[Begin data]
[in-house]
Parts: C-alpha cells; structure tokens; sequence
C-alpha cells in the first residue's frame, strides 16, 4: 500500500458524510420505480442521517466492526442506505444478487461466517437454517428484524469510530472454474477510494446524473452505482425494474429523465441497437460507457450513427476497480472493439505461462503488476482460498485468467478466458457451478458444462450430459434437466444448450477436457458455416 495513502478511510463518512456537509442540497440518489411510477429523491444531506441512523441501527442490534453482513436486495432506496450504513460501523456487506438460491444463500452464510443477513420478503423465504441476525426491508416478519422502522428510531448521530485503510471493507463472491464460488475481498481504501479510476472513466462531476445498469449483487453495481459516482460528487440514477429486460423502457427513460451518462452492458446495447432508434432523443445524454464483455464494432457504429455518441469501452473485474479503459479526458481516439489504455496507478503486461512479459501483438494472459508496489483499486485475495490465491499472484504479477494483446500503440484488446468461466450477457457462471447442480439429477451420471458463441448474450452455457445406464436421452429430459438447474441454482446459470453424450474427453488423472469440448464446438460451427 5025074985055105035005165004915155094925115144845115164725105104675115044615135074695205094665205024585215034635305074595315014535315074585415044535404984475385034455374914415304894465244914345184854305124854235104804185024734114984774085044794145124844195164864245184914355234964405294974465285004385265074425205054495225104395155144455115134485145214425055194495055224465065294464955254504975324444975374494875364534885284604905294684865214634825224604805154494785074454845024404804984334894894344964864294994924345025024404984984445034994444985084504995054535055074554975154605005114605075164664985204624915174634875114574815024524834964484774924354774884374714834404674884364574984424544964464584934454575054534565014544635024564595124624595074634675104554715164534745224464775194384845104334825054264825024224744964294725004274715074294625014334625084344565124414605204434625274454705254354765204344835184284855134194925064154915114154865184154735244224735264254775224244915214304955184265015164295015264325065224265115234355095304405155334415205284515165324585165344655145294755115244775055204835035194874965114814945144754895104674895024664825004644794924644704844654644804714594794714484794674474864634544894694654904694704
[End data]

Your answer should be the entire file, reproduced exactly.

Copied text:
[in-house]
Parts: C-alpha cells; structure tokens; sequence
C-alpha cells in the first residue's frame, strides 16, 4: 500500500458524510420505480442521517466492526442506505444478487461466517437454517428484524469510530472454474477510494446524473452505482425494474429523465441497437460507457450513427476497480472493439505461462503488476482460498485468467478466458457451478458444462450430459434437466444448450477436457458455416 495513502478511510463518512456537509442540497440518489411510477429523491444531506441512523441501527442490534453482513436486495432506496450504513460501523456487506438460491444463500452464510443477513420478503423465504441476525426491508416478519422502522428510531448521530485503510471493507463472491464460488475481498481504501479510476472513466462531476445498469449483487453495481459516482460528487440514477429486460423502457427513460451518462452492458446495447432508434432523443445524454464483455464494432457504429455518441469501452473485474479503459479526458481516439489504455496507478503486461512479459501483438494472459508496489483499486485475495490465491499472484504479477494483446500503440484488446468461466450477457457462471447442480439429477451420471458463441448474450452455457445406464436421452429430459438447474441454482446459470453424450474427453488423472469440448464446438460451427 5025074985055105035005165004915155094925115144845115164725105104675115044615135074695205094665205024585215034635305074595315014535315074585415044535404984475385034455374914415304894465244914345184854305124854235104804185024734114984774085044794145124844195164864245184914355234964405294974465285004385265074425205054495225104395155144455115134485145214425055194495055224465065294464955254504975324444975374494875364534885284604905294684865214634825224604805154494785074454845024404804984334894894344964864294994924345025024404984984445034994444985084504995054535055074554975154605005114605075164664985204624915174634875114574815024524834964484774924354774884374714834404674884364574984424544964464584934454575054534565014544635024564595124624595074634675104554715164534745224464775194384845104334825054264825024224744964294725004274715074294625014334625084344565124414605204434625274454705254354765204344835184284855134194925064154915114154865184154735244224735264254775224244915214304955184265015164295015264325065224265115234355095304405155334415205284515165324585165344655145294755115244775055204835035194874965114814945144754895104674895024664825004644794924644704844654644804714594794714484794674474864634544894694654904694704